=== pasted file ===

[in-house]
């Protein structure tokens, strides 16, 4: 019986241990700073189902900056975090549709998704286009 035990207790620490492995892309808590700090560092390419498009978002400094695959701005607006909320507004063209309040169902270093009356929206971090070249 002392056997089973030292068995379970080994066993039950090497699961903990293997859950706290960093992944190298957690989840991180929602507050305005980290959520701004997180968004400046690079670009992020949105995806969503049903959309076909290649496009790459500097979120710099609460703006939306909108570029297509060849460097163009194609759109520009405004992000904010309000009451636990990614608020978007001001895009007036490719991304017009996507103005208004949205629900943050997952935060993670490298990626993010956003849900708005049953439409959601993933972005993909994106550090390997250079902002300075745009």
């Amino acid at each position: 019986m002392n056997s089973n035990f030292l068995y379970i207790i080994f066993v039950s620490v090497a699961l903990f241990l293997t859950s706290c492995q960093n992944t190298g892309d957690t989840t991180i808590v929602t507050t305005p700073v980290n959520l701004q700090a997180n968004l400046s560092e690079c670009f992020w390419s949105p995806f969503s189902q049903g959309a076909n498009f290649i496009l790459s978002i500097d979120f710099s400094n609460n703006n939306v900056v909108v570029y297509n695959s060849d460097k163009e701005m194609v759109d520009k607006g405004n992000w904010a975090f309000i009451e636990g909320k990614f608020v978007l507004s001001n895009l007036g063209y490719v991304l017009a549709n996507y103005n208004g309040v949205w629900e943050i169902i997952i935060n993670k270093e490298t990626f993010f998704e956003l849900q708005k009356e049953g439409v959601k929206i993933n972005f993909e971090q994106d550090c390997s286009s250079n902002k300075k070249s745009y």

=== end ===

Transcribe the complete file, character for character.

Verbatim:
[in-house]
């Protein structure tokens, strides 16, 4: 019986241990700073189902900056975090549709998704286009 035990207790620490492995892309808590700090560092390419498009978002400094695959701005607006909320507004063209309040169902270093009356929206971090070249 002392056997089973030292068995379970080994066993039950090497699961903990293997859950706290960093992944190298957690989840991180929602507050305005980290959520701004997180968004400046690079670009992020949105995806969503049903959309076909290649496009790459500097979120710099609460703006939306909108570029297509060849460097163009194609759109520009405004992000904010309000009451636990990614608020978007001001895009007036490719991304017009996507103005208004949205629900943050997952935060993670490298990626993010956003849900708005049953439409959601993933972005993909994106550090390997250079902002300075745009």
């Amino acid at each position: 019986m002392n056997s089973n035990f030292l068995y379970i207790i080994f066993v039950s620490v090497a699961l903990f241990l293997t859950s706290c492995q960093n992944t190298g892309d957690t989840t991180i808590v929602t507050t305005p700073v980290n959520l701004q700090a997180n968004l400046s560092e690079c670009f992020w390419s949105p995806f969503s189902q049903g959309a076909n498009f290649i496009l790459s978002i500097d979120f710099s400094n609460n703006n939306v900056v909108v570029y297509n695959s060849d460097k163009e701005m194609v759109d520009k607006g405004n992000w904010a975090f309000i009451e636990g909320k990614f608020v978007l507004s001001n895009l007036g063209y490719v991304l017009a549709n996507y103005n208004g309040v949205w629900e943050i169902i997952i935060n993670k270093e490298t990626f993010f998704e956003l849900q708005k009356e049953g439409v959601k929206i993933n972005f993909e971090q994106d550090c390997s286009s250079n902002k300075k070249s745009y």